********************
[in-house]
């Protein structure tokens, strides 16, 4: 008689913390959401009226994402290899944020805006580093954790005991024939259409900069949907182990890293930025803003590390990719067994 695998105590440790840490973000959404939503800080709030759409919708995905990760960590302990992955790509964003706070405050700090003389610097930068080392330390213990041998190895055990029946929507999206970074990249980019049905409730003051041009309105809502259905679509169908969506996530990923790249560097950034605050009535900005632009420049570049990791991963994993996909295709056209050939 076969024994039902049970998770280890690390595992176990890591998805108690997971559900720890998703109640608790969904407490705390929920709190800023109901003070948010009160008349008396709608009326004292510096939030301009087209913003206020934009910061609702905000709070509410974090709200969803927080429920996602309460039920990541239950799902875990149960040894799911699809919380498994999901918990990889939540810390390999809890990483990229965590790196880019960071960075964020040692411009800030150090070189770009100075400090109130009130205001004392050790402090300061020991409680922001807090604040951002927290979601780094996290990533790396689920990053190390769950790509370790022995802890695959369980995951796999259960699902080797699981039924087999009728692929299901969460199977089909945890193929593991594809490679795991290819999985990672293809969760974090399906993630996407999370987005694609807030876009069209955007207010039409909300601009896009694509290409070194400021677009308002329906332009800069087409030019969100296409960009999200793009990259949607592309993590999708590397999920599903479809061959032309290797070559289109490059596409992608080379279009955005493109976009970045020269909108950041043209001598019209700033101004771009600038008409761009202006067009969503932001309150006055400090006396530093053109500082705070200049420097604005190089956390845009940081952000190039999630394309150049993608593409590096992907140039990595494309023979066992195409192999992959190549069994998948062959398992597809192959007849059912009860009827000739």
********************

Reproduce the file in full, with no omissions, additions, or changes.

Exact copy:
[in-house]
């Protein structure tokens, strides 16, 4: 008689913390959401009226994402290899944020805006580093954790005991024939259409900069949907182990890293930025803003590390990719067994 695998105590440790840490973000959404939503800080709030759409919708995905990760960590302990992955790509964003706070405050700090003389610097930068080392330390213990041998190895055990029946929507999206970074990249980019049905409730003051041009309105809502259905679509169908969506996530990923790249560097950034605050009535900005632009420049570049990791991963994993996909295709056209050939 076969024994039902049970998770280890690390595992176990890591998805108690997971559900720890998703109640608790969904407490705390929920709190800023109901003070948010009160008349008396709608009326004292510096939030301009087209913003206020934009910061609702905000709070509410974090709200969803927080429920996602309460039920990541239950799902875990149960040894799911699809919380498994999901918990990889939540810390390999809890990483990229965590790196880019960071960075964020040692411009800030150090070189770009100075400090109130009130205001004392050790402090300061020991409680922001807090604040951002927290979601780094996290990533790396689920990053190390769950790509370790022995802890695959369980995951796999259960699902080797699981039924087999009728692929299901969460199977089909945890193929593991594809490679795991290819999985990672293809969760974090399906993630996407999370987005694609807030876009069209955007207010039409909300601009896009694509290409070194400021677009308002329906332009800069087409030019969100296409960009999200793009990259949607592309993590999708590397999920599903479809061959032309290797070559289109490059596409992608080379279009955005493109976009970045020269909108950041043209001598019209700033101004771009600038008409761009202006067009969503932001309150006055400090006396530093053109500082705070200049420097604005190089956390845009940081952000190039999630394309150049993608593409590096992907140039990595494309023979066992195409192999992959190549069994998948062959398992597809192959007849059912009860009827000739």